But there was something crafty and disingenuous in the manner in which Calhoun tried to prove the complete consistency of his political conduct during the first period with that during the second. He worked hard to show that, while he supported the tariff, internal improvements, the United States Bank, and a liberal construction of the Constitution, he never meant what he appeared to mean, — in fact, that he had really never been the man he had induced his associates to believe him to be. His own presentation of himself was calculated to characterize him as a man of mental reservations and secret purposes, with whom it was dangerous to coöperate in full confidence.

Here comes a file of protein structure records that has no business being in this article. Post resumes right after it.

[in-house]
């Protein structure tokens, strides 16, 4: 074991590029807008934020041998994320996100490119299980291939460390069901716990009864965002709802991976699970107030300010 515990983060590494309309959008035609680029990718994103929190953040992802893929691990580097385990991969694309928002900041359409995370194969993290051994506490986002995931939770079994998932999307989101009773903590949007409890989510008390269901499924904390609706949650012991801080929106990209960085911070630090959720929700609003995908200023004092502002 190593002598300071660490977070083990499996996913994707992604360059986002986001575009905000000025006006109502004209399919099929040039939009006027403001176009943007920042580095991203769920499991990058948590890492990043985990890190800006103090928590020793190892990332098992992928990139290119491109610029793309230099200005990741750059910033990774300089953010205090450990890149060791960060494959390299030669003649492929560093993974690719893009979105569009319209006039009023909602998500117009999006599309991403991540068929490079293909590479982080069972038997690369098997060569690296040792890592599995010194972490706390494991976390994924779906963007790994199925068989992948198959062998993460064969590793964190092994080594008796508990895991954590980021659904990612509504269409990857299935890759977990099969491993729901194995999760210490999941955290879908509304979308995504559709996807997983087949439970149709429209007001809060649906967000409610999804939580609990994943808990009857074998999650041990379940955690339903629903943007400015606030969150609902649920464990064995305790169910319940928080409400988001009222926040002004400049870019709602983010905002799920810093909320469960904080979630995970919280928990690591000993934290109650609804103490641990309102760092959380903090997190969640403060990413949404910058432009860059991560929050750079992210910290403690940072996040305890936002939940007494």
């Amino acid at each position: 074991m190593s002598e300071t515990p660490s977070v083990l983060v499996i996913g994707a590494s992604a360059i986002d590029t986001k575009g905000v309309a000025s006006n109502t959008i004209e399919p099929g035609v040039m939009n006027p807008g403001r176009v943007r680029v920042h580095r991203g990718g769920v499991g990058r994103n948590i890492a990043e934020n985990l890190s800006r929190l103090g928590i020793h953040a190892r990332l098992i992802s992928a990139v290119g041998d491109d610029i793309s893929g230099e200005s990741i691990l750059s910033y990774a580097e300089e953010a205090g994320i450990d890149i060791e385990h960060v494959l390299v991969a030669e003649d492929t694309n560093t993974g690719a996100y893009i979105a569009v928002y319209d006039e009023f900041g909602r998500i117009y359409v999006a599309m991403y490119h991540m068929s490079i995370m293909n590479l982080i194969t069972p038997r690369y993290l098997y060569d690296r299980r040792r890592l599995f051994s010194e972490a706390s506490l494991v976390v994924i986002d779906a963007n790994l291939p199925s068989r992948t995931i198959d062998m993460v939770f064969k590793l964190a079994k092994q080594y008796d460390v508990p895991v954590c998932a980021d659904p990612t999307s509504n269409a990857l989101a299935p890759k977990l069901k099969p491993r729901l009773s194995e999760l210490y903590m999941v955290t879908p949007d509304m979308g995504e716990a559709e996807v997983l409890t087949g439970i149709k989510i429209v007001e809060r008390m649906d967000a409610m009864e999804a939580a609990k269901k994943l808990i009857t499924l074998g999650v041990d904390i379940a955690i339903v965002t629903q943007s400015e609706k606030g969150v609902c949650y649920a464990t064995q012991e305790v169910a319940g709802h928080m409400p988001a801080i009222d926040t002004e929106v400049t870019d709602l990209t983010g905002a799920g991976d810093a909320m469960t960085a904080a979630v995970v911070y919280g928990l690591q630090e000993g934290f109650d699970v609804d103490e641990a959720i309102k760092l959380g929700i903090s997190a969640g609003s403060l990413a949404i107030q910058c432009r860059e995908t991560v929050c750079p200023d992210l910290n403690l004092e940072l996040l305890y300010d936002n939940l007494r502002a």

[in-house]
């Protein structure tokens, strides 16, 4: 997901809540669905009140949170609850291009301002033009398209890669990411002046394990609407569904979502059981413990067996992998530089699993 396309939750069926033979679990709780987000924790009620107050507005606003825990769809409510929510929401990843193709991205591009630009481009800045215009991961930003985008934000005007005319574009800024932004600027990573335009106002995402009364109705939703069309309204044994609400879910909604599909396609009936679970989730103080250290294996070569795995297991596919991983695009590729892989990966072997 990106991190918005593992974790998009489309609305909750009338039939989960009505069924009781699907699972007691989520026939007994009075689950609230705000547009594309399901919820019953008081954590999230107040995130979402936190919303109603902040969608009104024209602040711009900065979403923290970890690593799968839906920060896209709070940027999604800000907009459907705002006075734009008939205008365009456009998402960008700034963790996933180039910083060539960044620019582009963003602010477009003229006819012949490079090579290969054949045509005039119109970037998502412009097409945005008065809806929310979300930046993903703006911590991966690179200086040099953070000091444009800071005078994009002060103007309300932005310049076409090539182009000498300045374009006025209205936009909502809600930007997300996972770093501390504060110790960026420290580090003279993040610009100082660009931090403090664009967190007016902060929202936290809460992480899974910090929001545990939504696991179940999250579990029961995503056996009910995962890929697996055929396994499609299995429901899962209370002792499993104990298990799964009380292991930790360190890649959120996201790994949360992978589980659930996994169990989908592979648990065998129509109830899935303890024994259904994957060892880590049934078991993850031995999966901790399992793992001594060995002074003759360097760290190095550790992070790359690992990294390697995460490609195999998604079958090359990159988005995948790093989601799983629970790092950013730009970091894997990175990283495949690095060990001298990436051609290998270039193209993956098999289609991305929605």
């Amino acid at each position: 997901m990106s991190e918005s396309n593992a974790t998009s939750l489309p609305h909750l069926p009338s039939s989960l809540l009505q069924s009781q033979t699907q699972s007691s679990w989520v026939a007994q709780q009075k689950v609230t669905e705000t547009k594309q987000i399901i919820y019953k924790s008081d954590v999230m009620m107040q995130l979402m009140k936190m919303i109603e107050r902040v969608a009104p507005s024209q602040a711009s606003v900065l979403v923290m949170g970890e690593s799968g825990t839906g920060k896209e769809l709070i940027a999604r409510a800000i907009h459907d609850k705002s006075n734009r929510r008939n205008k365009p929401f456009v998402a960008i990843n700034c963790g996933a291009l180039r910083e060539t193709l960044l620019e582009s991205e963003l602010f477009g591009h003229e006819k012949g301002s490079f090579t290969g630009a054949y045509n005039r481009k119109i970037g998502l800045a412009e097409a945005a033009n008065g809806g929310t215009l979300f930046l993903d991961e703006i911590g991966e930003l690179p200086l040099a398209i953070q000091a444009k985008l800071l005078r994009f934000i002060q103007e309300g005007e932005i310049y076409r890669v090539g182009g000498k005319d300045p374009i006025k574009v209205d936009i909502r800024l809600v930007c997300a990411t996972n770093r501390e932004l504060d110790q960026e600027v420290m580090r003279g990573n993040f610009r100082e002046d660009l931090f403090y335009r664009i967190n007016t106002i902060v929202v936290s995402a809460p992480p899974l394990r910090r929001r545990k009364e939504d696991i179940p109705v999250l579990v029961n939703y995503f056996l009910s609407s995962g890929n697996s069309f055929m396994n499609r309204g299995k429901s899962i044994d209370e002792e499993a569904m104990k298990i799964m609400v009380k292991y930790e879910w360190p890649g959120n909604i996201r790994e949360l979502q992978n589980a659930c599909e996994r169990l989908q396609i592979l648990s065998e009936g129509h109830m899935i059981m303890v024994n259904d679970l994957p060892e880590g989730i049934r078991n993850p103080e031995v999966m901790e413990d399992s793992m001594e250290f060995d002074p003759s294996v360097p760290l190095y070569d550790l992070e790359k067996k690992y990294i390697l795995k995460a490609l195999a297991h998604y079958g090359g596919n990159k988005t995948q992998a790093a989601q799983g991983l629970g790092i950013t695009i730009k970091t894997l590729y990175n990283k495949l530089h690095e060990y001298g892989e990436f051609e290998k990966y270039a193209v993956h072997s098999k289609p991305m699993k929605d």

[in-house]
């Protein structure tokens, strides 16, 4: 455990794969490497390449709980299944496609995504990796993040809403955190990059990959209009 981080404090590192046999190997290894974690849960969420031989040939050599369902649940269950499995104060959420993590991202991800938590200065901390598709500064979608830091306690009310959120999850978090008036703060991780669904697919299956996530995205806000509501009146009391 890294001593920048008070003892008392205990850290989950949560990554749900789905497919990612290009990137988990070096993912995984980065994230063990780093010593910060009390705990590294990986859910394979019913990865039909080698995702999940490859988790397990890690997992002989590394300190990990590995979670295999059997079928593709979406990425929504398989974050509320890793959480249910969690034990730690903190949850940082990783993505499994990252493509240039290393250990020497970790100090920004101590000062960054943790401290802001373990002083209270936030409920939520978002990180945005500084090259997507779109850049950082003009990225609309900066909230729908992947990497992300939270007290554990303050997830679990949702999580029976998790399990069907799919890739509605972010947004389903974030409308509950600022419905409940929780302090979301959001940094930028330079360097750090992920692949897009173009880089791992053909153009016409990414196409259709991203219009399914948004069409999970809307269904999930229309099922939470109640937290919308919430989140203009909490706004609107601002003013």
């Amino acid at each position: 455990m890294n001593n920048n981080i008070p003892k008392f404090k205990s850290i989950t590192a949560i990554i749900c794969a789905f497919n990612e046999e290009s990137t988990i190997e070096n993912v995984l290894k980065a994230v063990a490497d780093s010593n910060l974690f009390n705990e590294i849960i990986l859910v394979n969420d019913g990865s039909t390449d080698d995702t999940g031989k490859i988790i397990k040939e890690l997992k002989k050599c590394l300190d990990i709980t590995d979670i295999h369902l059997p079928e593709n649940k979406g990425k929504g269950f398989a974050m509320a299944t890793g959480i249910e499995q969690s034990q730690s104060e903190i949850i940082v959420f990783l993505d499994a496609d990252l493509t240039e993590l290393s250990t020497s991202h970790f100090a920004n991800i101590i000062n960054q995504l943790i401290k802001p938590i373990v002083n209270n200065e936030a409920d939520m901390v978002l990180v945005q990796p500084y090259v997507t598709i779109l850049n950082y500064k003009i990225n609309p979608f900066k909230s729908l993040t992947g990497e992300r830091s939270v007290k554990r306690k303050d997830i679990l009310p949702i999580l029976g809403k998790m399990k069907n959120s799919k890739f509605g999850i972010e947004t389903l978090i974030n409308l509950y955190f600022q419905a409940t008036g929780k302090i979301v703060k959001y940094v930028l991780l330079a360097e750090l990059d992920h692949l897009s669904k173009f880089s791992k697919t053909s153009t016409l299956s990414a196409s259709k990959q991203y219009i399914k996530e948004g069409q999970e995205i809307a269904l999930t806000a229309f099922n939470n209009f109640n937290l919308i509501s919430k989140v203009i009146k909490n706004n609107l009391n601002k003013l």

Clay, on the other hand, while defending his general consistency with his usual impulsiveness, did not hesitate frankly to admit that once, indeed, on an important subject, he had changed his opinion; and the dashing freedom with which he opened himself as to his career, his principles, and his aims, could scarcely fail to draw to him the hearts of his hearers. One of his most noteworthy utterances in this debate was that upon the tariff: "No one, Mr. President," said he, "in the commencement of the protective policy, ever supposed that it was to be perpetual. We hoped and believed that temporary protection, extended to our infant manufactures, would bring them up, and enable them to withstand competition with those of Europe. If the protective policy were entirely to cease in 1842, it would have existed twenty-six years from 1816, or eighteen from 1824, — quite as long as, at either of those periods, its friends supposed might be necessary."